Irish Heritage

admin | July 2, 2013

Sometimes life throws up weird coincidences. Having only ever seen one instrument by James Perry of Kilkenny before (a viola, back in 1986), two turn up at the same time.
James Perry was probably the younger brother of the better-known Thomas Perry in Dublin. Thomas died in 1818. I don’t think it’s known [...]

Surprising Wood

admin | April 2, 2013

Here’s a really beautiful violin. I bought it from an antique dealer. He told me it had come from a house clearance. It was in an old case together with a really nice tortoiseshell-mounted bow. The label looks completely original – somebody famous, and it’s dated 1905.

So it has [...]

Carlo Antonio Taneggia

admin | November 22, 2011

I went to a performance at the English National Opera last weekend. Above the safety curtain, and part of the permanent structure of the place, is a large sign which says COLISEVM. And it set me to thinking about the use of V instead of U.
Stradivari, famously, did it the opposite way round: [...]

How the violin trade works.

admin | September 12, 2011

Little is known about the Tyrolese maker, Mathias Alban of Bozen. That’s Tyrolese, not Italian. It is not known who taught him – there have been several guesses – but sometimes his varnish suggests that he might have been trained in Italy.
Before World War I, the Italian town of Bolzano was [...]

CT Scan

admin | August 16, 2011

This is a high-tech treat.

What you’re looking at is a CT scan of a violin by Nicolo Gagliano, circa 1750. I sold it recently, but not before it had been given the most careful condition report imaginable. There was a little squiggly mark in the lower back, and internally there was a [...]

Curiosities

admin | July 5, 2011

Here are a few quirky things.
The first is a poster for one of Paganini’s concerts in London. It’s fascinating on various levels. Paganini was a superstar by 1832, and his concerts were invariably sold out. Such was his skill that it was said he was in league with the devil – and [...]

C.F.Vuillaume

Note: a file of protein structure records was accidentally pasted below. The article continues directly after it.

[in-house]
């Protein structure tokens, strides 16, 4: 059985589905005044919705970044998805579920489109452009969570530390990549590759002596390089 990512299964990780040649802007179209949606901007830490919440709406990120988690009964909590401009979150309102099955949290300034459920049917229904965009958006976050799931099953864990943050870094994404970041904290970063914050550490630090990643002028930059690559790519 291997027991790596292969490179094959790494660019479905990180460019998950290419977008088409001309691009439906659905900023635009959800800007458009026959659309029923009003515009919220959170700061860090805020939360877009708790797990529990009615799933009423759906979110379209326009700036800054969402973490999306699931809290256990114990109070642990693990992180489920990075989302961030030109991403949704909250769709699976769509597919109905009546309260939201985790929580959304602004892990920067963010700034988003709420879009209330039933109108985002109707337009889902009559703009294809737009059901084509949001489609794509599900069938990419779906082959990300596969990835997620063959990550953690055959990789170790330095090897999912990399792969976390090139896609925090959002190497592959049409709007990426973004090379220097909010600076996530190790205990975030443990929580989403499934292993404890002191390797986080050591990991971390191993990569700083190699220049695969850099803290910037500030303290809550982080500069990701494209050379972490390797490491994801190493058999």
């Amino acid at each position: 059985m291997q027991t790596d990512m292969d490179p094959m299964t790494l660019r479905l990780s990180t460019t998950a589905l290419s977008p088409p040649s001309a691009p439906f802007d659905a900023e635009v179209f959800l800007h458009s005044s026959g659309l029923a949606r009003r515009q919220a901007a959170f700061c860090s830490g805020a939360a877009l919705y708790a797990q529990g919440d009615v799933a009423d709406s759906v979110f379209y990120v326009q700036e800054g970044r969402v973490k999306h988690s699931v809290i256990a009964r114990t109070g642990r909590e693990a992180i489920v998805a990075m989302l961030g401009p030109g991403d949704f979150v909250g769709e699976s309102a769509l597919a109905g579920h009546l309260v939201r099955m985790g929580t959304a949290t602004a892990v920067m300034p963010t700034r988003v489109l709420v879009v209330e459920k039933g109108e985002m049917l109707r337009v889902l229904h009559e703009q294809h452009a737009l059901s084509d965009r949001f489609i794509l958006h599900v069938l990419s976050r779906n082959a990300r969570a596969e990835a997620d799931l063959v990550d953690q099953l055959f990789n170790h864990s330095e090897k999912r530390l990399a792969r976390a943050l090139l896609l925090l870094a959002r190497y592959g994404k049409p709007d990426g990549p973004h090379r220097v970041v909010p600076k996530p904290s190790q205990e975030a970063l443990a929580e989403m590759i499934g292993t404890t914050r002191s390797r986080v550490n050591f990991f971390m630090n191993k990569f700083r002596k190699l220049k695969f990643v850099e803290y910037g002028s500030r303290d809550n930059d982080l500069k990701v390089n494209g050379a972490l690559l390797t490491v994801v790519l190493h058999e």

admin | May 17, 2011

This violin was catalogued in a specialised violin auction (Gardiner Houlgate, March 2011) as “Late 19th Century . . . ” with no further attempt to narrow down the attribution. It was estimated at £100/150 and was in a very neglected state. I was pleased to get it [...]

London Sales Spring 2011

admin | March 11, 2011

I spent the first three days of this week in London. There were five violin auctions there within that period, and I managed to view three of them. I suppose I could have managed all five, but it’s quite tiring. I should add that I had visited Sotheby’s and Bonham’s two weeks [...]

Budapest

admin | February 8, 2011

I’ve just come back from Budapest. There’s an exhibition called Opera and Nation there at the Museum of Music History, which is part of the Institute for Musicology of the Hungarian Academy of Sciences. It has lots of stringed instruments in it, and it runs until the end of August 2011. [...]

The Entire New and Compleat Tutor for the Violin

admin | December 2, 2010

This lovely thing, published by John Preston, was found inside an 18th Century violin case containing a violin labelled Preston and two baroque bows, neither of which was stamped and both of which were broken. That excellent book The British Violin notes that John Barton made instruments for Preston, and indeed the violin [...]